Voyager 2's passage through the corotation wake region of Ganymede  found disturbances in the energetic particle and magnetic field data. To explain the nature of the disturbances, an investigation of the interaction of the Jovian plasma with Ganymede is carried out. A series of computer simulations, supported by appropriate theories, are made. Three different aspects of the interaction are studied: (1) A magnetic field model is proposed to describe Alfvenic disturbances caused by Ganymede. Numerical simulations show that the interaction of ensembles of ions with perturbed fields modulates the energies of the ions. The amount of modulation depends on the Alfven mach number of the ambient plasma, the ion energy and the pitch angle of the ions. (2) The electrodynamic processes associated with the plasma-Ganymede interaction and the plasma expansion into the cavity are simulated using a particle-in-cell method. The distribution of ions, potentials, ion and electron thermal and drift energies in the wake region are obtained. (3) Using linear MHD theory, conditions for excitation and growth of the Kelvin-Helmholtz instability are investigated. Theoretical conditions for the existence of magnetosonic waves and transverse Alfven waves are also examined.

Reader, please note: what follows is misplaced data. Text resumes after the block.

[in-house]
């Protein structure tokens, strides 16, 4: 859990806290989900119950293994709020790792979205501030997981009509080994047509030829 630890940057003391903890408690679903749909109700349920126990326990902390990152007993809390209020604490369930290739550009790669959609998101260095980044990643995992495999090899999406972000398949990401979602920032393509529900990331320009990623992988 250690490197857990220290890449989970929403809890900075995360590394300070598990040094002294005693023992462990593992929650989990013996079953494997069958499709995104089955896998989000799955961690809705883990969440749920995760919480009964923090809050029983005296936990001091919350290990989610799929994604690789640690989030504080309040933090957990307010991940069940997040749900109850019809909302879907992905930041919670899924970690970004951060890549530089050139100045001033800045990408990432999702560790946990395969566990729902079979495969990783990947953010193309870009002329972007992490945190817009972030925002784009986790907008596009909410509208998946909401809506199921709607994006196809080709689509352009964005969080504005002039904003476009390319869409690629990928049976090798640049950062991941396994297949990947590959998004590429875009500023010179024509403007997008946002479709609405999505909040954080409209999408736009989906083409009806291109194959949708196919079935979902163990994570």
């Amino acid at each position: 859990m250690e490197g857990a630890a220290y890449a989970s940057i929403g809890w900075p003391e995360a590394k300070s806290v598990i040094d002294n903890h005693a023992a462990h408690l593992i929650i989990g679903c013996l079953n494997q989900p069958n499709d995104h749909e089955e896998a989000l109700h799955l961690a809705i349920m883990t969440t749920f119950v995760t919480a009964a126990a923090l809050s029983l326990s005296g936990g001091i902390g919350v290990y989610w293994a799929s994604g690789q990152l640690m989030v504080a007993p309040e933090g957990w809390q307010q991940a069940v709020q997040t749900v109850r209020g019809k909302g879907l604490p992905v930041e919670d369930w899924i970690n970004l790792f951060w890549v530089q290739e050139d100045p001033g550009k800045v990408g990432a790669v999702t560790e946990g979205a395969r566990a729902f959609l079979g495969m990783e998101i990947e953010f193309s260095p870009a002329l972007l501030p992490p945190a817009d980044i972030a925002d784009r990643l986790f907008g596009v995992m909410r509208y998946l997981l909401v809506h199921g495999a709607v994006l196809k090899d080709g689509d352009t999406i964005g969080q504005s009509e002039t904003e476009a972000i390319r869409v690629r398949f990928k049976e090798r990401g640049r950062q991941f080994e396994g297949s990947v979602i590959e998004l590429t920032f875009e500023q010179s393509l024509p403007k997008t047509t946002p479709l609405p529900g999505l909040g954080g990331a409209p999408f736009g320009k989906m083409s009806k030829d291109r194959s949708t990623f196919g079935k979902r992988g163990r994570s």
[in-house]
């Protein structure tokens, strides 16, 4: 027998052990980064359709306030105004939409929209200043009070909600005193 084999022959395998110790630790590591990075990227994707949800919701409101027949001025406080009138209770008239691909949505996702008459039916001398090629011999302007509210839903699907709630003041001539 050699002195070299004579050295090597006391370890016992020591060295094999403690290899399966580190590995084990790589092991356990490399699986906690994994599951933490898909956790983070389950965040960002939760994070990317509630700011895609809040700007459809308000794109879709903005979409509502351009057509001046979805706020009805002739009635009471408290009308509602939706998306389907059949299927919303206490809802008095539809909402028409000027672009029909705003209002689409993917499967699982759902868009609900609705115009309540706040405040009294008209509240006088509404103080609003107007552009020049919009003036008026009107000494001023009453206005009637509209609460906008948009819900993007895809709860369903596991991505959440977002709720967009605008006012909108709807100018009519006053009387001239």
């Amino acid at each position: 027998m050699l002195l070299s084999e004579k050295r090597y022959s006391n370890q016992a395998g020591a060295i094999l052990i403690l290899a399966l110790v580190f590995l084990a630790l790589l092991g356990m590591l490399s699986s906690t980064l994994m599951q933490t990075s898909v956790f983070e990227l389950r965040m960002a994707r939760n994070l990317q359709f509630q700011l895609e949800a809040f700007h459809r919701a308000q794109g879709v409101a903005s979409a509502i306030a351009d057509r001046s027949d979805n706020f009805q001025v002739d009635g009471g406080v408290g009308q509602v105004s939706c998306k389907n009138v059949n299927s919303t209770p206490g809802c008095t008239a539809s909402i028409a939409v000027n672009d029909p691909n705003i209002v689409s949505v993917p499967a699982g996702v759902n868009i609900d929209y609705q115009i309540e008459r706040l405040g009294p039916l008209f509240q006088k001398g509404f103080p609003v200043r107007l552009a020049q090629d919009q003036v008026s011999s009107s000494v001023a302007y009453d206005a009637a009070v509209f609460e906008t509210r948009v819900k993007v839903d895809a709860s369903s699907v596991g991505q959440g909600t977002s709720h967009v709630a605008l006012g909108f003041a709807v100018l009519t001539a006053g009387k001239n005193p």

An Analysis of the Performance of the Magnetic Deflection System in the Voyager Low Energy Charged Particle Experiment, Sheela Shodhan, Master's Thesis, Univ. of Kansas, 1988. (The entire thesis is online here.) Abstract:

The Beta and the Gamma detectors employed in the Low Energy Magnetospheric Particle Analyzer (LEMPA) sensor subsystem of the Low Energy Charged Particle Experiment (LECP) onboard Voyagers 1 and 2 primarily measure low energy 15 keV electrons.

This thesis based upon the method of Wu [5] presents the responses of these detectors for different incident electron energies by developing numerical models for the magnetic field and sensor subsystem geometry and by developing numerical procedures to follow the particle trajectories inside the sensor subsystem.